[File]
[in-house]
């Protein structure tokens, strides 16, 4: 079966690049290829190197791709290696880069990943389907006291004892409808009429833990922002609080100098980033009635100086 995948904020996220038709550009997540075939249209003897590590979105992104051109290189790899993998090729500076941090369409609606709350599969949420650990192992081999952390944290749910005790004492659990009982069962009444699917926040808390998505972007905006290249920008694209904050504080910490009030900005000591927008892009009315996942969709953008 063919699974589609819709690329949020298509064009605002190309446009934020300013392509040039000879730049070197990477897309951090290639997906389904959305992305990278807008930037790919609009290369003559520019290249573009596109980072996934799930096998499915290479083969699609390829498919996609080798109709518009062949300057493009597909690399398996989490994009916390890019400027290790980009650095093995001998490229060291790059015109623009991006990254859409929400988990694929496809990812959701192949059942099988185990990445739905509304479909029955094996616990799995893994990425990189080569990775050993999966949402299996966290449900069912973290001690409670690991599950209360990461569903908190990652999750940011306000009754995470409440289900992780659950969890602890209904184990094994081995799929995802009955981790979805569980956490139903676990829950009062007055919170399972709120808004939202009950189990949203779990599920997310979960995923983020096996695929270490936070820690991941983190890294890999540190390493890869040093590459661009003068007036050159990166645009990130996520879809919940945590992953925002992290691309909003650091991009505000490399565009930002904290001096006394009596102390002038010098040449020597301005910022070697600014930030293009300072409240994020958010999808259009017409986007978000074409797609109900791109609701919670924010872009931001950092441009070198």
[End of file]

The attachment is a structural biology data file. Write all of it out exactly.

[in-house]
């Protein structure tokens, strides 16, 4: 079966690049290829190197791709290696880069990943389907006291004892409808009429833990922002609080100098980033009635100086 995948904020996220038709550009997540075939249209003897590590979105992104051109290189790899993998090729500076941090369409609606709350599969949420650990192992081999952390944290749910005790004492659990009982069962009444699917926040808390998505972007905006290249920008694209904050504080910490009030900005000591927008892009009315996942969709953008 063919699974589609819709690329949020298509064009605002190309446009934020300013392509040039000879730049070197990477897309951090290639997906389904959305992305990278807008930037790919609009290369003559520019290249573009596109980072996934799930096998499915290479083969699609390829498919996609080798109709518009062949300057493009597909690399398996989490994009916390890019400027290790980009650095093995001998490229060291790059015109623009991006990254859409929400988990694929496809990812959701192949059942099988185990990445739905509304479909029955094996616990799995893994990425990189080569990775050993999966949402299996966290449900069912973290001690409670690991599950209360990461569903908190990652999750940011306000009754995470409440289900992780659950969890602890209904184990094994081995799929995802009955981790979805569980956490139903676990829950009062007055919170399972709120808004939202009950189990949203779990599920997310979960995923983020096996695929270490936070820690991941983190890294890999540190390493890869040093590459661009003068007036050159990166645009990130996520879809919940945590992953925002992290691309909003650091991009505000490399565009930002904290001096006394009596102390002038010098040449020597301005910022070697600014930030293009300072409240994020958010999808259009017409986007978000074409797609109900791109609701919670924010872009931001950092441009070198």